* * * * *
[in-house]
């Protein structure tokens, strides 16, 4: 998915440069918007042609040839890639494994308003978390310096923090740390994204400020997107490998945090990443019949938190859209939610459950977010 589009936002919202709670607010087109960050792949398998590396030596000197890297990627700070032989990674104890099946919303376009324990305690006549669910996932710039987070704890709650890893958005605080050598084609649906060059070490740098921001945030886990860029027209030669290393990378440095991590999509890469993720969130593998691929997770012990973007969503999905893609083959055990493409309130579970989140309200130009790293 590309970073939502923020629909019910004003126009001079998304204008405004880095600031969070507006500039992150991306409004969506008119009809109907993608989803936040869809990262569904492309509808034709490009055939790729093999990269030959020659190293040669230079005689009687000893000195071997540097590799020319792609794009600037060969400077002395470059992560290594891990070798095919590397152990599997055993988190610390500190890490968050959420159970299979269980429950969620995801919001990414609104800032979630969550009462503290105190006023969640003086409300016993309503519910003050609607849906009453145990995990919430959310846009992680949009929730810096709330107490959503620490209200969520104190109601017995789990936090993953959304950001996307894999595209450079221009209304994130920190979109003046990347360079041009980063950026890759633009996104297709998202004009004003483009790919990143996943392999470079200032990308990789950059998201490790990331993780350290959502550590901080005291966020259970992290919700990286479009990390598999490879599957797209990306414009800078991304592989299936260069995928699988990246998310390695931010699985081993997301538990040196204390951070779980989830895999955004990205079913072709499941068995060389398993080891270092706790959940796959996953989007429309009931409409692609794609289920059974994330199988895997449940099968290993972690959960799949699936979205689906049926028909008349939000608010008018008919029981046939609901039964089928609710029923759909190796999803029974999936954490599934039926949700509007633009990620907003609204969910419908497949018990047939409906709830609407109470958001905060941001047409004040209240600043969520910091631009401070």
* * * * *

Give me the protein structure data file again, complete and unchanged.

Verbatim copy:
[in-house]
């Protein structure tokens, strides 16, 4: 998915440069918007042609040839890639494994308003978390310096923090740390994204400020997107490998945090990443019949938190859209939610459950977010 589009936002919202709670607010087109960050792949398998590396030596000197890297990627700070032989990674104890099946919303376009324990305690006549669910996932710039987070704890709650890893958005605080050598084609649906060059070490740098921001945030886990860029027209030669290393990378440095991590999509890469993720969130593998691929997770012990973007969503999905893609083959055990493409309130579970989140309200130009790293 590309970073939502923020629909019910004003126009001079998304204008405004880095600031969070507006500039992150991306409004969506008119009809109907993608989803936040869809990262569904492309509808034709490009055939790729093999990269030959020659190293040669230079005689009687000893000195071997540097590799020319792609794009600037060969400077002395470059992560290594891990070798095919590397152990599997055993988190610390500190890490968050959420159970299979269980429950969620995801919001990414609104800032979630969550009462503290105190006023969640003086409300016993309503519910003050609607849906009453145990995990919430959310846009992680949009929730810096709330107490959503620490209200969520104190109601017995789990936090993953959304950001996307894999595209450079221009209304994130920190979109003046990347360079041009980063950026890759633009996104297709998202004009004003483009790919990143996943392999470079200032990308990789950059998201490790990331993780350290959502550590901080005291966020259970992290919700990286479009990390598999490879599957797209990306414009800078991304592989299936260069995928699988990246998310390695931010699985081993997301538990040196204390951070779980989830895999955004990205079913072709499941068995060389398993080891270092706790959940796959996953989007429309009931409409692609794609289920059974994330199988895997449940099968290993972690959960799949699936979205689906049926028909008349939000608010008018008919029981046939609901039964089928609710029923759909190796999803029974999936954490599934039926949700509007633009990620907003609204969910419908497949018990047939409906709830609407109470958001905060941001047409004040209240600043969520910091631009401070």